Stauromedusae

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Stauromedusae

[¦stȯ·rō·mi′dü·sē]
(invertebrate zoology)
An order of the class Scyphozoa in which the medusa is composed of a cuplike bell called a calyx and a stem that terminates in a pedal disk.

Stauromedusae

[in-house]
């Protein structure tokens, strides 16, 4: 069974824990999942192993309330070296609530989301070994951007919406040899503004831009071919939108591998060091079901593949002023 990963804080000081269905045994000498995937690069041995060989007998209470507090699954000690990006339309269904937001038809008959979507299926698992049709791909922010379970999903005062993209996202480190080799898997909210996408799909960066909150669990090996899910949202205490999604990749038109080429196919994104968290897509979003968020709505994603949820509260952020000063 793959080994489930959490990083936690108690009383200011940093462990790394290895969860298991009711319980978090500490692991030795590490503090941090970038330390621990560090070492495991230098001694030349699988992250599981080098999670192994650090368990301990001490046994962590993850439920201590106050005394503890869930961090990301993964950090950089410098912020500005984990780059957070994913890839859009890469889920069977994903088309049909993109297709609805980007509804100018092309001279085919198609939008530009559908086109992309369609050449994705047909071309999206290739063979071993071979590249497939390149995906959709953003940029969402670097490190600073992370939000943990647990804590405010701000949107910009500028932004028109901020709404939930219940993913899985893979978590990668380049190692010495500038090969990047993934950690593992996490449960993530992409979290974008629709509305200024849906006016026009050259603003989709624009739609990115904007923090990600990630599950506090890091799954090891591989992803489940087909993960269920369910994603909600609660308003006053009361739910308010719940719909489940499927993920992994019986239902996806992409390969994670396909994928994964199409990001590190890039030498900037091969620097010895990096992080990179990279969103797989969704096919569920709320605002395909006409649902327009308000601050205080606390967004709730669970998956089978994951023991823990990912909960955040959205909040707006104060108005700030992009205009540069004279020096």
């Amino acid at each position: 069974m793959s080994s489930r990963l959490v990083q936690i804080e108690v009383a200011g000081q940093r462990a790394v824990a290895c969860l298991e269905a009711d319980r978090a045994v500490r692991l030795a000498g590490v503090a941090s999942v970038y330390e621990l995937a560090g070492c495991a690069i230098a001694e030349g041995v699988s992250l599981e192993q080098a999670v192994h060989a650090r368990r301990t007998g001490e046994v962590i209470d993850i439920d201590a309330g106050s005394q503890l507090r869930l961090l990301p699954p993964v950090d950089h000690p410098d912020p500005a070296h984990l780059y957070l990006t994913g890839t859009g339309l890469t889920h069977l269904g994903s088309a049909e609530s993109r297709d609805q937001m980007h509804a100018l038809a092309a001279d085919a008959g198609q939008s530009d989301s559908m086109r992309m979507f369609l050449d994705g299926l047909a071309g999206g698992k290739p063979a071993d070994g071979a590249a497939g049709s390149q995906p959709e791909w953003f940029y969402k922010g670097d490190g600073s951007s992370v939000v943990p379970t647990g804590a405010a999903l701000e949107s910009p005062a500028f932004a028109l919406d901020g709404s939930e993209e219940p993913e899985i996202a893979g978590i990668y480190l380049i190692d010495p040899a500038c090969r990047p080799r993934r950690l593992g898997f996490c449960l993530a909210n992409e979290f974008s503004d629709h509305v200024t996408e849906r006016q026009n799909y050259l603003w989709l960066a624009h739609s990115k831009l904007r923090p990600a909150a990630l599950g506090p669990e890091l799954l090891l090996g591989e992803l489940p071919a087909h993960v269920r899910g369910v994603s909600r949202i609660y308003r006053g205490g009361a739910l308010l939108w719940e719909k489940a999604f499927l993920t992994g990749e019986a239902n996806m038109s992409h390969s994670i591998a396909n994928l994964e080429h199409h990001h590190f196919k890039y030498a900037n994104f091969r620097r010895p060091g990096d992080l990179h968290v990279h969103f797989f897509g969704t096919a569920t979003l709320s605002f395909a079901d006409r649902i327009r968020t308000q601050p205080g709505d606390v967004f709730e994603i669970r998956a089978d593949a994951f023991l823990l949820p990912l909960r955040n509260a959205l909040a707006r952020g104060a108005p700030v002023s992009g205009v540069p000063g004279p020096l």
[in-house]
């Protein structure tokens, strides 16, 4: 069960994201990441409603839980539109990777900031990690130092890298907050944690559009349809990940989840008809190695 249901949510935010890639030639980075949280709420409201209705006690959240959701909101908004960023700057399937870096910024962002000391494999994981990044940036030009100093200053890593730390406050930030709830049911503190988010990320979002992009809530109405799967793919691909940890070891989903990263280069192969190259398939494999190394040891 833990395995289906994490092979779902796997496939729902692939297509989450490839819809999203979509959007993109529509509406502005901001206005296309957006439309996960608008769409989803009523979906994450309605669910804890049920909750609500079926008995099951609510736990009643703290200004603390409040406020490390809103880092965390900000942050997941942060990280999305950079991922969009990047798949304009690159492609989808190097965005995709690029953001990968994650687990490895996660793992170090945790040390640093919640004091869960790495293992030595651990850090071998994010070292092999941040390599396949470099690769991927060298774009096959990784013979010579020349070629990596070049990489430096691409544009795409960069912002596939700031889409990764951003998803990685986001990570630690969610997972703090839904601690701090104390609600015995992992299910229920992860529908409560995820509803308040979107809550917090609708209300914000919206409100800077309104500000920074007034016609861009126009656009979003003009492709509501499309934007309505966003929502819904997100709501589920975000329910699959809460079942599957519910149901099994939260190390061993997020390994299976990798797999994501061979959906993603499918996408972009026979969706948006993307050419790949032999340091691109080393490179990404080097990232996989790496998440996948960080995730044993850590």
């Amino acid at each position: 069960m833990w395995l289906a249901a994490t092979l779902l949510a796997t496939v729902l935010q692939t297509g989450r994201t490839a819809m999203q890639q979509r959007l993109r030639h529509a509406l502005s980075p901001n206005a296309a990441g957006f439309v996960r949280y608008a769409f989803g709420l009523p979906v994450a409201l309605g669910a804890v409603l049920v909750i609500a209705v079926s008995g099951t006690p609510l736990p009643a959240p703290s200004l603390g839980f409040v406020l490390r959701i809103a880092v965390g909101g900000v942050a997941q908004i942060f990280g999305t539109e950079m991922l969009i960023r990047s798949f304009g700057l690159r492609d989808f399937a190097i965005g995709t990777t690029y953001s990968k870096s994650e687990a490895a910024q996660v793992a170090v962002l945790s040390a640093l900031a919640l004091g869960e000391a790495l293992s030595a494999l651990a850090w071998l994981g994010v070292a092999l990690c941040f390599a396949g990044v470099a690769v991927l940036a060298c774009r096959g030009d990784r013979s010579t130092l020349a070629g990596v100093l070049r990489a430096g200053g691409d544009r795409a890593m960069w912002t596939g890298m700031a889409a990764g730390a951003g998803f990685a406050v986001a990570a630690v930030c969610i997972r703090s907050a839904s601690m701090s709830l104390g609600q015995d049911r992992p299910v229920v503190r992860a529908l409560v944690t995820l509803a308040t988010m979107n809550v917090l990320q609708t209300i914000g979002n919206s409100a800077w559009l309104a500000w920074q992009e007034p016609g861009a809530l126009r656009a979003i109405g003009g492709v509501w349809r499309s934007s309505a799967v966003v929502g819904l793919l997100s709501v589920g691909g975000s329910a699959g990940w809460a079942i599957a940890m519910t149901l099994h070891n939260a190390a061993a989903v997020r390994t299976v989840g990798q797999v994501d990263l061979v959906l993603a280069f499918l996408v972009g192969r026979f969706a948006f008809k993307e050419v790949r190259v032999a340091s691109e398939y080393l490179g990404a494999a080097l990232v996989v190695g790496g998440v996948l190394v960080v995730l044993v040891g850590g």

an order of marine coelenterates of the class Scyphozoa. Stauromedusans greatly differ from the representatives of other orders in terms of structure and life cycle. Apparently, they are scyphistomae that have attained sexual maturity and lost their capacity for asexual reproduction by transverse fission. The body is shaped like a goblet on a stem, standing 2–15 cm high. The edges of the oral side are elongated into eight arms, each of which bears a bundle of small capitate tentacles. Stauromedusans reproduce only sexually. A creeping larva that lacks cilia emerges from the egg. After metamorphosis, it develops into a young stauromedusan. There are approximately 30 species, with 12 species distributed in the USSR. Stauromedusans are benthic and capable of moving by slowly gliding like a hydra.